In Praise of Mom Firms

How Mom Attorneys Will Revolutionalize Legal Service Delivery

shutterstock_46791400Mom Firms, small/solo law practices consisting of accomplished female Biglaw refugees, can offer corporate/insurance clients greater efficiency, more control over file management, and superior attorney quality at more reasonable rates.  The Mom Firm “lean and green” business model also stands as the antidote to well-known Biglaw billing abuses.

The Biglaw Brain Drain

One afternoon at Biglaw, I looked around and wondered, where did the exceedingly bright women with excellent academic credentials, strong litigation “chops”, and superb legal pedigrees go?  After all, over 15 years earlier when I started out, nearly half of my law school classmates and contemporaries were women.  But then, as we scratched our way up the law firm pyramid, our numbers dwindled markedly.  Each year, one or two women just went: some went in-house in search of work-life balance; some went into government service; and many others chucked their promising legal careers entirely, convinced that work-family balance is unattainable in Law.

Statistics confirm the brain-drain in private law practice.  Women earn 47.3% of the J.D. degrees and constitute roughly 45% of the associates in private practice.  As women try to advance, however, the picture changes markedly. Women account for only 20% of law firm partners, with just 15% achieving the equity partner ranks.  More telling, less than 4% of Biglaw’s managing partners are women.  Read more here: Why women leave matters, but ultimately, the point is that women have left private practice in droves, and Biglaw, in particular, has suffered a tremendous loss of talent and valuable perspective.

The Birth of Mom Firms

 Eventually, I, like many other women, fell off the law firm pyramid due to origination credit battles, and the often-irreconcilable demands of family, firm “face time”, and strict billable hour quotas.  But as litigator who spent years developing clients and perfecting specialized knowledge and skills, leaving my private practice behind was simply not an option. And so, in June of 2012, I set up my own “Mom Firm” where I continue to represent corporate clients and insurance carriers in a manner that (1) has proven far more cost-effective than the Biglaw service delivery model; and (2) allows me to balance the needs of my family (e.g., two kids, law school sweetheart husband, and a terrier named “Chuck”) with a law practice that I enjoy.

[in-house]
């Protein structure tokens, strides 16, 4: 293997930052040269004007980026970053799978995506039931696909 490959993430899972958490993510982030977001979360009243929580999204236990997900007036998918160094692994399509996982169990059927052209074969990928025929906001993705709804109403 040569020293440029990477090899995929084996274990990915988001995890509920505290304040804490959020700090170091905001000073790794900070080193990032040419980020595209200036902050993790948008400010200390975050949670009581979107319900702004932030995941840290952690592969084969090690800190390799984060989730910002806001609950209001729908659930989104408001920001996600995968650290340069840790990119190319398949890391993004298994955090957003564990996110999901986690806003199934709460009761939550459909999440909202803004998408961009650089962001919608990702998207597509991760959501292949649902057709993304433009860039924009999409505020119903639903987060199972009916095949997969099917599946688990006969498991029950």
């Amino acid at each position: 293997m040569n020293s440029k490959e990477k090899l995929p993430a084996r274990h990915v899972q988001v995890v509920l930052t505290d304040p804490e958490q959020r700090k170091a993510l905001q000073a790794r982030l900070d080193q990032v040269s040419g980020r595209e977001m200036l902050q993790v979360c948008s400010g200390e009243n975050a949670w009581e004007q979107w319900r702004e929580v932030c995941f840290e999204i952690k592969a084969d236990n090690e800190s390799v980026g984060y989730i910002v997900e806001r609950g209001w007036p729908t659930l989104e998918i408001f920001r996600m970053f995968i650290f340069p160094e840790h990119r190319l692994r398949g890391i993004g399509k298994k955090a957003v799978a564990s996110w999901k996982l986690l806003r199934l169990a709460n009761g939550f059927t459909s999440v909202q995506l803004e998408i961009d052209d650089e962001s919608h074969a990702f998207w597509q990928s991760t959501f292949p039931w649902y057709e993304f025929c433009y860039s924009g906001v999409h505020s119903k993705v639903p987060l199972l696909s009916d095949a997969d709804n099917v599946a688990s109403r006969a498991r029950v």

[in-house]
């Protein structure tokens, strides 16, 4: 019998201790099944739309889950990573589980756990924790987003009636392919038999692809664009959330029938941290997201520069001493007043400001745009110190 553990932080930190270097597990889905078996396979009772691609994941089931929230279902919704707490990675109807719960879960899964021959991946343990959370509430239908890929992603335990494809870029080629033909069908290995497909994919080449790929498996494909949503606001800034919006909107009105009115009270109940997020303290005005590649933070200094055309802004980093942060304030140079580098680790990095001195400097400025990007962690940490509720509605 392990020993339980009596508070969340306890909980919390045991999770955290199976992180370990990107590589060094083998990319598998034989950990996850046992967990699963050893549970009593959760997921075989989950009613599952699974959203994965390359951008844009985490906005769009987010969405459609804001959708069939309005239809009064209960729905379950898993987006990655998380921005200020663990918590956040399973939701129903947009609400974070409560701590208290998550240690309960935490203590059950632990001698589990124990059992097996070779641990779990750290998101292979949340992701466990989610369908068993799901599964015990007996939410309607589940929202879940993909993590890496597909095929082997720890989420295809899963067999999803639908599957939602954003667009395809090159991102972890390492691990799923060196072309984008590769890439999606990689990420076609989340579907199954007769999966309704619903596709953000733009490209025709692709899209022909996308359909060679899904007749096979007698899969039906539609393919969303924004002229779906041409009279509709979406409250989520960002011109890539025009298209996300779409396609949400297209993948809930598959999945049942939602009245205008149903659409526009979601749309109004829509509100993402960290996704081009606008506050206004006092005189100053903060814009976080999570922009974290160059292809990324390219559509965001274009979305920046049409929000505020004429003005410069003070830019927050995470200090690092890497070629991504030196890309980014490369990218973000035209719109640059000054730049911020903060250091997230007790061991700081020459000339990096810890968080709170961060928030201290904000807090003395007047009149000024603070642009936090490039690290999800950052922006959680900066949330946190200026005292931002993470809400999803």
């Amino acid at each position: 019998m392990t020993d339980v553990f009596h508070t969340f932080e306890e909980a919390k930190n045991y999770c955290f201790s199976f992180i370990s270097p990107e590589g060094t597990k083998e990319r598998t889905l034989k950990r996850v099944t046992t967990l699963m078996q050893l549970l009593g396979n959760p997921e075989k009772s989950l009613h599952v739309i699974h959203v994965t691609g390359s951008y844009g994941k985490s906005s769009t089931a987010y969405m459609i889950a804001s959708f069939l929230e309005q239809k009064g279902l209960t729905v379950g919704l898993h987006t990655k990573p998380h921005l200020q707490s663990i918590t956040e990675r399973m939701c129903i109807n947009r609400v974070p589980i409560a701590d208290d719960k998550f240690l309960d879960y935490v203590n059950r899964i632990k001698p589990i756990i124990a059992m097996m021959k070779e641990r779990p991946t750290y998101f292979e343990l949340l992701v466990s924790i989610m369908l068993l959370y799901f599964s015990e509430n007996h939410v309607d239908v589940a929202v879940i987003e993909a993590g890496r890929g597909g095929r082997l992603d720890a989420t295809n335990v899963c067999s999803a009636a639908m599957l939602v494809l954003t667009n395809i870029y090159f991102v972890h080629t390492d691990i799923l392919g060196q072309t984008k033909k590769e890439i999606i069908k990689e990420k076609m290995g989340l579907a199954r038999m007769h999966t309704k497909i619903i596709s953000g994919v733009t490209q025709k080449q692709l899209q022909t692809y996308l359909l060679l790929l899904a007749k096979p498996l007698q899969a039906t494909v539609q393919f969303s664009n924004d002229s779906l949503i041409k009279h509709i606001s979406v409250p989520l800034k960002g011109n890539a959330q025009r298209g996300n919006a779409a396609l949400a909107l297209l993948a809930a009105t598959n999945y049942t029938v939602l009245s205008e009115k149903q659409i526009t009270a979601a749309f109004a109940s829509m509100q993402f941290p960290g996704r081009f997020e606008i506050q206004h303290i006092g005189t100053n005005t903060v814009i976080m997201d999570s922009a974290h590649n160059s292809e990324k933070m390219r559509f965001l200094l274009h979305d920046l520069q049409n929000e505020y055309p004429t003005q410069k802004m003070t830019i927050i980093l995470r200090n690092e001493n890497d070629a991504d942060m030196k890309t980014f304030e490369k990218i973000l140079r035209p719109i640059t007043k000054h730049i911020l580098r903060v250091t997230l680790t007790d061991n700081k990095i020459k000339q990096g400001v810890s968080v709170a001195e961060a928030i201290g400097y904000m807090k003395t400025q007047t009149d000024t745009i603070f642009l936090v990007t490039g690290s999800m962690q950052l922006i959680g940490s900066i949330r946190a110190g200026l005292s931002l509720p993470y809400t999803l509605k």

Looking around this year, I’ve noticed “Mom Firms” everywhere—small or solo practices of talented female attorneys who booted Biglaw, but preserved their corporate and/or insurance-based litigation practices.  Virtually all of them struggled for years to fit their families into their Biglaw practices, before figuring out that they can have it all on their own terms.

Here’s what Mom Firms have figured out:

  1. Technology has eliminated the need for Biglaw’s resources, such as legions of support staff, expensive long-term commercial leases, server hugging, highly paid marketing personnel, etc.  In reality, it costs less than $25,000 annually to have state-of-the-art equipment, billing support, legal research capabilities, and high-end document and trial management software. Sophisticated “lean and green” law practices use technology to reduce infrastructural costs, to enhance efficiency, and to facilitate client communication and accessibility.
  2. Mom Firms can make good money at reasonable attorney rates, but Biglaw cannot largely due to high legacy costs.  In fact, the biggest legacy cost crippling Biglaw’s profitability today is the growing legion of senior partners atop the law firm “pyramid” who demand compensation wholly incommensurate with their actual contributions.  Mom Firm attorneys reap the profits of their own billed hours, allowing them to work less and make more.
  3. Mom Firm attorneys seldom work under billable hour quotas, the source of Biglaw bad billing behavior.  In fact, most left Biglaw to unburden themselves of the 2,000-hour billable hour yoke and to balance the needs of clients, cases and family on their own schedule.  Mom Firm attorneys can make excellent money billing less than 1,000 hours per year, allowing them to focus on delivering results, not maximizing profits-per-partner.
  4. Mom Firms are agile:  they can answer basic administrative, marketing and billing questions, without diverting clients to Biglaw departments in faraway cities.  They can make decisions, without invoking multi-layered decision protocols.
  5. Mom Firm attorneys focus on relationships with clients, not firm politics and billable hour quotas, as the recipe for success.  Biglaw, however, elevates the billed attorneys over the skilled ones, able to resolve a client’s problem quickly and efficiently.  And so, at Biglaw, billed attorneys thrive and the skilled ones leave, chasing success based on metrics they respect.

 Corporate counsel and insurance carriers complain bitterly about Biglaw “churn and burn” practices, while simultaneously underwriting them with each case referral.  Several, I’m told, steer clear of hiring “solos” and “smalls” entirely, based on myths about the value of Biglaw resources and reputation.  Mom Firms, however, stand as one antidote to Biglaw abuses. They offer high attorney quality, reasonable rates, greater control over file management, better billing accountability, and the capability to access information at their fingertips.  Ultimately, Mom Firms have figured out how to balance it all, while redefining how legal services are delivered and billed for the benefit of business.